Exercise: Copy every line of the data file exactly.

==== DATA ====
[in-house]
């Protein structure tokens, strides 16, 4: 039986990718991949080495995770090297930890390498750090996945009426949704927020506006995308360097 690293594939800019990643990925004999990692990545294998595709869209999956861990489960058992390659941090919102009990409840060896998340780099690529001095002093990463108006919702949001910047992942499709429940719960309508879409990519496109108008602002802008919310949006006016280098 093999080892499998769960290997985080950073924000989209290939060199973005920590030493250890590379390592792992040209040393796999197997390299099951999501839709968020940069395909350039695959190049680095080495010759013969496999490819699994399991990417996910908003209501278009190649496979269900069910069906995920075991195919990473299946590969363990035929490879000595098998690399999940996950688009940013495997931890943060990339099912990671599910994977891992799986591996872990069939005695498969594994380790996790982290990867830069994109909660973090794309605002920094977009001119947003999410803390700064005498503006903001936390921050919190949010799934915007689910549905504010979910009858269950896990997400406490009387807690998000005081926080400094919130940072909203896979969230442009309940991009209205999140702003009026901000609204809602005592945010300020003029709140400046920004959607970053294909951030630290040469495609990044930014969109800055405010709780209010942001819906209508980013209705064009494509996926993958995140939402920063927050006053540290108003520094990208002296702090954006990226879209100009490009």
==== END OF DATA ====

[in-house]
């Protein structure tokens, strides 16, 4: 039986990718991949080495995770090297930890390498750090996945009426949704927020506006995308360097 690293594939800019990643990925004999990692990545294998595709869209999956861990489960058992390659941090919102009990409840060896998340780099690529001095002093990463108006919702949001910047992942499709429940719960309508879409990519496109108008602002802008919310949006006016280098 093999080892499998769960290997985080950073924000989209290939060199973005920590030493250890590379390592792992040209040393796999197997390299099951999501839709968020940069395909350039695959190049680095080495010759013969496999490819699994399991990417996910908003209501278009190649496979269900069910069906995920075991195919990473299946590969363990035929490879000595098998690399999940996950688009940013495997931890943060990339099912990671599910994977891992799986591996872990069939005695498969594994380790996790982290990867830069994109909660973090794309605002920094977009001119947003999410803390700064005498503006903001936390921050919190949010799934915007689910549905504010979910009858269950896990997400406490009387807690998000005081926080400094919130940072909203896979969230442009309940991009209205999140702003009026901000609204809602005592945010300020003029709140400046920004959607970053294909951030630290040469495609990044930014969109800055405010709780209010942001819906209508980013209705064009494509996926993958995140939402920063927050006053540290108003520094990208002296702090954006990226879209100009490009």